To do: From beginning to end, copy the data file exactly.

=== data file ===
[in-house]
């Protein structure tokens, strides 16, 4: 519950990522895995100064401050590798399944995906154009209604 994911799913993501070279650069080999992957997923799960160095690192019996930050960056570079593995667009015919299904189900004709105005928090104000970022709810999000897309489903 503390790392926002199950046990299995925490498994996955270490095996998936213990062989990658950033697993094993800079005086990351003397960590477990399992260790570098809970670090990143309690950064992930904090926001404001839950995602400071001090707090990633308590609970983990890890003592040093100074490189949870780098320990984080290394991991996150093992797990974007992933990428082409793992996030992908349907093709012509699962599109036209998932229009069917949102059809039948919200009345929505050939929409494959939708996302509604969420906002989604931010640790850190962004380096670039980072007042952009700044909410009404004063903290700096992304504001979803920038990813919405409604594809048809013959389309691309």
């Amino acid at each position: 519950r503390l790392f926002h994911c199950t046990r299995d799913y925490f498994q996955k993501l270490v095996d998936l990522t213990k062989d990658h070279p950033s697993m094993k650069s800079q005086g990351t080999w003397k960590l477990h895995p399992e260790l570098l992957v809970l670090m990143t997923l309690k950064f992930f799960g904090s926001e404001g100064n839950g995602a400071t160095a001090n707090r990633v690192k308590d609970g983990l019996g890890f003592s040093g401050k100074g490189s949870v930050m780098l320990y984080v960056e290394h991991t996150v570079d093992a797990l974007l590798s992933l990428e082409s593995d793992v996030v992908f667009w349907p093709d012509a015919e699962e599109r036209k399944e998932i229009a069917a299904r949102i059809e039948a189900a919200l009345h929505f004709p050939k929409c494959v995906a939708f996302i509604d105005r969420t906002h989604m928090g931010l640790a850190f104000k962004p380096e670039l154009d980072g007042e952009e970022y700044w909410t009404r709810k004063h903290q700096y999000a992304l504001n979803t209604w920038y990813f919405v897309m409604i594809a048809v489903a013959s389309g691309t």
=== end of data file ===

[in-house]
């Protein structure tokens, strides 16, 4: 519950990522895995100064401050590798399944995906154009209604 994911799913993501070279650069080999992957997923799960160095690192019996930050960056570079593995667009015919299904189900004709105005928090104000970022709810999000897309489903 503390790392926002199950046990299995925490498994996955270490095996998936213990062989990658950033697993094993800079005086990351003397960590477990399992260790570098809970670090990143309690950064992930904090926001404001839950995602400071001090707090990633308590609970983990890890003592040093100074490189949870780098320990984080290394991991996150093992797990974007992933990428082409793992996030992908349907093709012509699962599109036209998932229009069917949102059809039948919200009345929505050939929409494959939708996302509604969420906002989604931010640790850190962004380096670039980072007042952009700044909410009404004063903290700096992304504001979803920038990813919405409604594809048809013959389309691309």
């Amino acid at each position: 519950r503390l790392f926002h994911c199950t046990r299995d799913y925490f498994q996955k993501l270490v095996d998936l990522t213990k062989d990658h070279p950033s697993m094993k650069s800079q005086g990351t080999w003397k960590l477990h895995p399992e260790l570098l992957v809970l670090m990143t997923l309690k950064f992930f799960g904090s926001e404001g100064n839950g995602a400071t160095a001090n707090r990633v690192k308590d609970g983990l019996g890890f003592s040093g401050k100074g490189s949870v930050m780098l320990y984080v960056e290394h991991t996150v570079d093992a797990l974007l590798s992933l990428e082409s593995d793992v996030v992908f667009w349907p093709d012509a015919e699962e599109r036209k399944e998932i229009a069917a299904r949102i059809e039948a189900a919200l009345h929505f004709p050939k929409c494959v995906a939708f996302i509604d105005r969420t906002h989604m928090g931010l640790a850190f104000k962004p380096e670039l154009d980072g007042e952009e970022y700044w909410t009404r709810k004063h903290q700096y999000a992304l504001n979803t209604w920038y990813f919405v897309m409604i594809a048809v489903a013959s389309g691309t």